Reply To: Can an aluminium shooting board guide rail abrade the edge of a shooting plane?

Welcome! Forums General Woodworking Discussions Tools and Tool Maintenance/Restoration Can an aluminium shooting board guide rail abrade the edge of a shooting plane? Reply To: Can an aluminium shooting board guide rail abrade the edge of a shooting plane?

#732372
Larry Geib
Participant

Sven. I’m no machinist or expert in working plastic , but The short answer is if your blades are carbide or HSS it shouldn’t be an issue for the small amount you are doing.
acetal isn’t particularly abrasive, so it won’t do any more damage to your planer knives than a stout hardwood, and will do less damage than those woods with a high silica content. It will do way less damage than something like plywood or MDF. Treat acetal like you were working African Blackwood or ebony. The same guidelines apply. Sharp tools, light cuts.

In production situations carbide tooling is often used to extend cutter life, but a sharp HSS blade will cut through Acetal like butter. All bets are off if the acetal you have is impregnated with glass fibers ( most isn’t) . Then expect some dulling.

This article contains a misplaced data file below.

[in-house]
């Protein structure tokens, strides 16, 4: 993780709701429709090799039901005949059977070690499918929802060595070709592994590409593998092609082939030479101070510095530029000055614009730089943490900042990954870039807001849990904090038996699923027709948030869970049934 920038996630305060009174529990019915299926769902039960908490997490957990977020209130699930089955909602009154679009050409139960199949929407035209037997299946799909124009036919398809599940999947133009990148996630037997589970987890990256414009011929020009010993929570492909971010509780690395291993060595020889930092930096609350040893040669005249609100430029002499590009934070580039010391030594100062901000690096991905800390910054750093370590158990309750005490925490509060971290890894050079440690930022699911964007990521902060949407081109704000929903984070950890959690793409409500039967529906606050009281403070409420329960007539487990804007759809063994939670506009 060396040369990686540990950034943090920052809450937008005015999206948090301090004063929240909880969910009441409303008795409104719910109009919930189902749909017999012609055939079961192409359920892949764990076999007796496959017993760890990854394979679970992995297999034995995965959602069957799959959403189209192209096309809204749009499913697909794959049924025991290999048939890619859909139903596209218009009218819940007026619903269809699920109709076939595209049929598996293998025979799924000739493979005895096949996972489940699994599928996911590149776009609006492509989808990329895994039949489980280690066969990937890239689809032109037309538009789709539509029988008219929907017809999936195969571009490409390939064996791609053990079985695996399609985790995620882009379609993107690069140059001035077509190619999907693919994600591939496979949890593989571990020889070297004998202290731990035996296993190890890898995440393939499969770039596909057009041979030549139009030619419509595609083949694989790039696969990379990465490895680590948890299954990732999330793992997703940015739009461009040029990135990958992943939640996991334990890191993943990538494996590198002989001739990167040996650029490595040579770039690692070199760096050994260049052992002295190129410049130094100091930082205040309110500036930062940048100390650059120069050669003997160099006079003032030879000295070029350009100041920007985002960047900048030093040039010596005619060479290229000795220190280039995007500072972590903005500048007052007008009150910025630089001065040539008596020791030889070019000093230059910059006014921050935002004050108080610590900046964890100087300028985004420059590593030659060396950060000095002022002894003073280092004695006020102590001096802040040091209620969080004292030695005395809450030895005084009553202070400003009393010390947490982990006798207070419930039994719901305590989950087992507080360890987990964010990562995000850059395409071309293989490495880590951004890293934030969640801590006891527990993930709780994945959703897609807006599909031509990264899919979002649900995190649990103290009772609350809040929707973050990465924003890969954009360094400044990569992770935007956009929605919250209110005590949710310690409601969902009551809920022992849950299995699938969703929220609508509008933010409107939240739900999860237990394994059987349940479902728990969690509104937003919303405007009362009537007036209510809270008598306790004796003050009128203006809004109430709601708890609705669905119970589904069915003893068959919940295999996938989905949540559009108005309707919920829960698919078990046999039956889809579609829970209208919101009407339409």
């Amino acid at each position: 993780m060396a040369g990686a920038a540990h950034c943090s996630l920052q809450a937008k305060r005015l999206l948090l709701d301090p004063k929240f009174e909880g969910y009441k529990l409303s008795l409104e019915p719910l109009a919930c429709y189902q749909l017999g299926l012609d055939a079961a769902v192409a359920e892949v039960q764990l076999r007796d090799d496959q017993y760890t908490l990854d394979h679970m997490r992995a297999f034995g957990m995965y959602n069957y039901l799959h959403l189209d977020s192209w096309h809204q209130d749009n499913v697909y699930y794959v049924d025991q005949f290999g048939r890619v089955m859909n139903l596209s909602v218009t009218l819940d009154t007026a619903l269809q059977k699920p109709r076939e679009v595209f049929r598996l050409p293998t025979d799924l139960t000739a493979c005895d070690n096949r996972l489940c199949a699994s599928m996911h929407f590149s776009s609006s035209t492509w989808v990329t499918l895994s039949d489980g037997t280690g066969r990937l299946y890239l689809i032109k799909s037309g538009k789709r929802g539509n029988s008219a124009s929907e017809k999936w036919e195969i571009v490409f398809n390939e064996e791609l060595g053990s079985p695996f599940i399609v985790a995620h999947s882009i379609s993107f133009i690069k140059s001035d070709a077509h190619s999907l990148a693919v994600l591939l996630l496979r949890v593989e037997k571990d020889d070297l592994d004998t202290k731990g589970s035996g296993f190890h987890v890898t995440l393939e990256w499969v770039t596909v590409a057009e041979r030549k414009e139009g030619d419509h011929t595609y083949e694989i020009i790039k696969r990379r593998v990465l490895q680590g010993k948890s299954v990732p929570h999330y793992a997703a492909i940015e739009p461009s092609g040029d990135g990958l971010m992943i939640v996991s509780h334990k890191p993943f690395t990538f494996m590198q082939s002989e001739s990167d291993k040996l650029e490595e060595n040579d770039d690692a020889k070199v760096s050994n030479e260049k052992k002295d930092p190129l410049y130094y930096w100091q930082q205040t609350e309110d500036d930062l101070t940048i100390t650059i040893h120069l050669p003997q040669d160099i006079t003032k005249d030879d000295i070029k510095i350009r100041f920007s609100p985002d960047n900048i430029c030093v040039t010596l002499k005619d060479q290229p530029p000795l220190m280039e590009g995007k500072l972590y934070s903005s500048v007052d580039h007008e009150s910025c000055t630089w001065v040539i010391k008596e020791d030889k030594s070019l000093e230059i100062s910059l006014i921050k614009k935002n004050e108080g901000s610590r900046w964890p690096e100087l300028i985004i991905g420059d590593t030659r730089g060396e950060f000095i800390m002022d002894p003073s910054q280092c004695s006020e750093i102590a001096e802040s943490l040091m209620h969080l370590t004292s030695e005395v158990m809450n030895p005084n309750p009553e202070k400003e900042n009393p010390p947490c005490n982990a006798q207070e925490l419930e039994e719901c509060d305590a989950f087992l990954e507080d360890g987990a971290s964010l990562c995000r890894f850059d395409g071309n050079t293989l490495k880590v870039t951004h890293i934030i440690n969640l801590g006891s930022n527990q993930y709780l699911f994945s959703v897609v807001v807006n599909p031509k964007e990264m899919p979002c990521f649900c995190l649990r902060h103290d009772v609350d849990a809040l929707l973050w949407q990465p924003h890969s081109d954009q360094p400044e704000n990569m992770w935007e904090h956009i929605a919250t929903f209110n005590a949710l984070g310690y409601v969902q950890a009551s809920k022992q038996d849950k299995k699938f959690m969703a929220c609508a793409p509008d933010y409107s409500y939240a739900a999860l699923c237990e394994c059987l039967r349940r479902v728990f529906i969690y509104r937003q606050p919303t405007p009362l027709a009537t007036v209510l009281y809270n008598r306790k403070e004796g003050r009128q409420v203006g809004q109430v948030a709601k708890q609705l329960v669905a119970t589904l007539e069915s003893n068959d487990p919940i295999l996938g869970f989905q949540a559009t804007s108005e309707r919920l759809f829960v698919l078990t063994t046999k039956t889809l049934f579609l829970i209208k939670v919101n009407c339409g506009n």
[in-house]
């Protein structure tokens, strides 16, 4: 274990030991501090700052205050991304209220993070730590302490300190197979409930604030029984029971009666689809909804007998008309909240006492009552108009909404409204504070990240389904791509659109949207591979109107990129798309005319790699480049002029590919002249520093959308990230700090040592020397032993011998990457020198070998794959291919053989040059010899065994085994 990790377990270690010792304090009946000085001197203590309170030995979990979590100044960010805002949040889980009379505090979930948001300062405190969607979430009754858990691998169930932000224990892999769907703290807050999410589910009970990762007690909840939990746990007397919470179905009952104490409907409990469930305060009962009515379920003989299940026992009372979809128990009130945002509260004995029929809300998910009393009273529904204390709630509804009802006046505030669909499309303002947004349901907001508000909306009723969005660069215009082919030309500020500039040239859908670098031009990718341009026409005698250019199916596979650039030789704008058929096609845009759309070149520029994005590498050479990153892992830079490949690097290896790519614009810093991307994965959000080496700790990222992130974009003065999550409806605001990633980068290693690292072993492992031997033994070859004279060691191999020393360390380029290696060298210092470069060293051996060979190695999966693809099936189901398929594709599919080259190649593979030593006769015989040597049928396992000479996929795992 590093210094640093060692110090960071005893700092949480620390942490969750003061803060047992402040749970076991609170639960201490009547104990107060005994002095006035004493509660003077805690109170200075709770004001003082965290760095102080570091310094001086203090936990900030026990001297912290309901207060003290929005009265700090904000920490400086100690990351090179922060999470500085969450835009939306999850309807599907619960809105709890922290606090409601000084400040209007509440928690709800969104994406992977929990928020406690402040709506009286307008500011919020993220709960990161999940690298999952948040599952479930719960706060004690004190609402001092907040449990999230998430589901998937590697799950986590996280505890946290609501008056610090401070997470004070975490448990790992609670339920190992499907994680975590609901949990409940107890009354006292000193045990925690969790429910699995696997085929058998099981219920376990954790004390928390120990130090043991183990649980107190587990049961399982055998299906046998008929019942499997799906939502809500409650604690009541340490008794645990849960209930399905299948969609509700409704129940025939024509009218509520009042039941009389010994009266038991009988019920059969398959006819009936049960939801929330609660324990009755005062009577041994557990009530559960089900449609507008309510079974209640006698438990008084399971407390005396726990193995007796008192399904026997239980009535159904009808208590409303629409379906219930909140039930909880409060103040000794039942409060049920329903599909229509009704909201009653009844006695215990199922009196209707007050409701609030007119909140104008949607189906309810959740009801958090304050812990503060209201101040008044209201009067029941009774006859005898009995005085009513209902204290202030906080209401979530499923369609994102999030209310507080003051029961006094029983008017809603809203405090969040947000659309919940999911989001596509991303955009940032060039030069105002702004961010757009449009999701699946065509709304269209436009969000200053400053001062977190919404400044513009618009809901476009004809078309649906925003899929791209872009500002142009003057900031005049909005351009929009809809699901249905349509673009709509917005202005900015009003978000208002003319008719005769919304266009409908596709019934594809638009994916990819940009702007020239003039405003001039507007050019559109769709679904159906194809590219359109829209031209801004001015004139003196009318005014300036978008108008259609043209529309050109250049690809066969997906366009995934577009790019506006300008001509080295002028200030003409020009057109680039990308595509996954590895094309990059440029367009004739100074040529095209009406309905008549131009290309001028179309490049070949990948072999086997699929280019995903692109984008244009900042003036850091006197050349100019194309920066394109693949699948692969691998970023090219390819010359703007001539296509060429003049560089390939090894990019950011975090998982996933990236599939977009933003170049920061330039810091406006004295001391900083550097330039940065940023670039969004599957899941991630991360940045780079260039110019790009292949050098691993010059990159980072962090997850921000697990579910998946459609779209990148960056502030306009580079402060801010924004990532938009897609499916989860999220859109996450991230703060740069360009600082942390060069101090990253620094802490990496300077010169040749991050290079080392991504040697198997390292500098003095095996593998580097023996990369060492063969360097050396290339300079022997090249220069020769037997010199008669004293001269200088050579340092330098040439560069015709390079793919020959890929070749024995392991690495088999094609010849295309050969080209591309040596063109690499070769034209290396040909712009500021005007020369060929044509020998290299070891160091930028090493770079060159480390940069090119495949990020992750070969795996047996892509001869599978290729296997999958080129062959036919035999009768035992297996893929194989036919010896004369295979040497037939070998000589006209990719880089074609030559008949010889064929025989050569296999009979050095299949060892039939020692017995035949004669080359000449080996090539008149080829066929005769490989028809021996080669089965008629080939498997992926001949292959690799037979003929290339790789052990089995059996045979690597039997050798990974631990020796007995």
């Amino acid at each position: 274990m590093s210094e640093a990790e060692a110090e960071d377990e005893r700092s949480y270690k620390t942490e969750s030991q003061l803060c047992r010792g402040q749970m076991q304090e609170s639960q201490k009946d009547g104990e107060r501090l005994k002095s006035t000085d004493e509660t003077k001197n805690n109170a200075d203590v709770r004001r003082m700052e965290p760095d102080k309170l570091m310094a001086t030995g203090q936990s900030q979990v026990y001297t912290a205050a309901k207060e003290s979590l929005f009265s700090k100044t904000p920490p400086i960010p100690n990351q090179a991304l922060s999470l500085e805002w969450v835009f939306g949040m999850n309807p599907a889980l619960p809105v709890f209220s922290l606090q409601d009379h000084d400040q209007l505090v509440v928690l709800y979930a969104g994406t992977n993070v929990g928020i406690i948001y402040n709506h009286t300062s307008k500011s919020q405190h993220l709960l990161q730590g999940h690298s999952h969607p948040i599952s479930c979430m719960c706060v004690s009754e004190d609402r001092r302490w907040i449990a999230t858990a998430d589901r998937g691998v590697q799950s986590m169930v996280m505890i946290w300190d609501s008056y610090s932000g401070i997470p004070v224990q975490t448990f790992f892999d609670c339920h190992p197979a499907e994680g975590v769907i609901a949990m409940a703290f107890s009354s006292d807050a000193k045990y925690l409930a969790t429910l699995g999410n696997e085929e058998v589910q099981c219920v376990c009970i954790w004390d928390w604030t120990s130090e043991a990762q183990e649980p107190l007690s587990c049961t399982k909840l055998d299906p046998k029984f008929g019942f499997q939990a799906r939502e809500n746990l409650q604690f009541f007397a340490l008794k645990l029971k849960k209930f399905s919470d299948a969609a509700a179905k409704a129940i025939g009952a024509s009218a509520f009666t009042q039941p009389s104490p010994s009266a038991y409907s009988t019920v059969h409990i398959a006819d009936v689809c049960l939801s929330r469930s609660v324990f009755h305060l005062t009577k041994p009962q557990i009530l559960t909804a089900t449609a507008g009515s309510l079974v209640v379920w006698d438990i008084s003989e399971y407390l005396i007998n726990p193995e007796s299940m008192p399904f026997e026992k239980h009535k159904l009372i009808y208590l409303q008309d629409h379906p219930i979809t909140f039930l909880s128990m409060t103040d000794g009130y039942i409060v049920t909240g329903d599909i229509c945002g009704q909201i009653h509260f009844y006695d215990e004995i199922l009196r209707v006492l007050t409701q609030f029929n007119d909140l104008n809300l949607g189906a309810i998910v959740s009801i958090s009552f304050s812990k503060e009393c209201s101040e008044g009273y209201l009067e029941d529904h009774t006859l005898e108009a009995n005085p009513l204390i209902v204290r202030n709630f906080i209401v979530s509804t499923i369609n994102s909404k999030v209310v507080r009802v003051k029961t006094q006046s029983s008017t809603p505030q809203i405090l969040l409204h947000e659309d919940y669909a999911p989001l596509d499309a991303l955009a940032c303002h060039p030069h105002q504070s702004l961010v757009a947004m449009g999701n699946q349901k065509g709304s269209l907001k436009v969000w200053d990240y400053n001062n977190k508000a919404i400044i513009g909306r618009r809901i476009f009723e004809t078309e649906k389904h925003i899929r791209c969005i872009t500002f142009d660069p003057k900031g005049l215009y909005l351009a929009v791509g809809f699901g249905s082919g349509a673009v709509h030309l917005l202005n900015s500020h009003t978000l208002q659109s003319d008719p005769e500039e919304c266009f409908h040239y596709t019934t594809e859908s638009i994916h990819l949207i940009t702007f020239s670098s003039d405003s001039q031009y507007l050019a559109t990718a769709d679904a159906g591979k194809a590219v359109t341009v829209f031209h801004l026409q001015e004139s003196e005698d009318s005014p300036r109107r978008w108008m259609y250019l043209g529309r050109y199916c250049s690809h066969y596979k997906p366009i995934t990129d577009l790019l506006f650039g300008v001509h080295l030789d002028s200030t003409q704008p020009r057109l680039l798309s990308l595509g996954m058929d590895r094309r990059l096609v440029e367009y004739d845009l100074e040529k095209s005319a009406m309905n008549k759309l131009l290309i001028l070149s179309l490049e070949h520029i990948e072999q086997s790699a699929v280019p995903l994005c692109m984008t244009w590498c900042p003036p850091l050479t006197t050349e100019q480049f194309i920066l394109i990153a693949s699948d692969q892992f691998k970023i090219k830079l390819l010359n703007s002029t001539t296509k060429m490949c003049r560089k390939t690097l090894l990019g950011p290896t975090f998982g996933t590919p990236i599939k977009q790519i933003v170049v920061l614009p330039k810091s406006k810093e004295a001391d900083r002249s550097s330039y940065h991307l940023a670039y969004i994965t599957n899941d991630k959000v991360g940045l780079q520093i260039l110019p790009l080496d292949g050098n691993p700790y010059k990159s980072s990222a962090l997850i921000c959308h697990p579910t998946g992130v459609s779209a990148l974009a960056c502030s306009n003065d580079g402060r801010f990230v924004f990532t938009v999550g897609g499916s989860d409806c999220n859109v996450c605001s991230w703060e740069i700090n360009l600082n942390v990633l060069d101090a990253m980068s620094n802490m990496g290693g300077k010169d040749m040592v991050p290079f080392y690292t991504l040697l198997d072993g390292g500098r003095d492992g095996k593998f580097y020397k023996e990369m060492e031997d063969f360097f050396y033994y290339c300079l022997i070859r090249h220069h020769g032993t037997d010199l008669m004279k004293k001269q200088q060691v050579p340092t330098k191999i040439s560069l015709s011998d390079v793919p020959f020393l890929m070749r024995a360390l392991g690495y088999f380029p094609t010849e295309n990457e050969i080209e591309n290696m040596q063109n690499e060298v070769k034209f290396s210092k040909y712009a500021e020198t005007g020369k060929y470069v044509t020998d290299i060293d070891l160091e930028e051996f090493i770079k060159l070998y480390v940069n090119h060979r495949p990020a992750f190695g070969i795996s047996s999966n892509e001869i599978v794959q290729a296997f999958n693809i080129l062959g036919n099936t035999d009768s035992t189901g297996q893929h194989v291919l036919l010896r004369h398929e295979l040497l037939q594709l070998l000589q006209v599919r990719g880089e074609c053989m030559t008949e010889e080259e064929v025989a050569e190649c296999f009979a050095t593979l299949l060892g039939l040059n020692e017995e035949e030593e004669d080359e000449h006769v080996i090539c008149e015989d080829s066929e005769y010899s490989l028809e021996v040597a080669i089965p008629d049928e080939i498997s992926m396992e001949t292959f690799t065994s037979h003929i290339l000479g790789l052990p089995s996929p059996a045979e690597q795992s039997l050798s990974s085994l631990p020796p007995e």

The real issues with acetal are that the blades you use should be really sharp to begin with. Dull blades and heavy cuts will heat up the plastic and that causes it to swell and deflect, making accurate cutting impossible. But if you take light cuts and if your planer has a slow feed rate, select that. Acetal is a thermoplastic, so heating it up will get your cutters gummy. Also, dull blades will sound terrible as they whack at the plastic.

Don’t worry,to much about planer marks. Acetal sands and deburrs nicely, unlike most plastics.
If you are trying to get it thin, either hot glue it or use double faced tape to hold it down to a substrate. That deflection thing again.
Make sure you use a good extractor. The shavings will float around in the air and stick to everything with static electricity. Also, there will be some formaldehyde given off. Cut in a well ventilated area.
Commercial machining uses air or cutting fluid to keep the plastic cool, but go slow and you probably won’t have an issue.

And if you are going to tap threads in it, use a size slightly over the recommended steel sizes. I find wire sizes are often ‘tweener sizes to normal tap drills. Delrin doesn’t like being forced in tension. Taps often have negative or neutral cutting edges, and acetal likes a nice positive rake.

Hope that helps.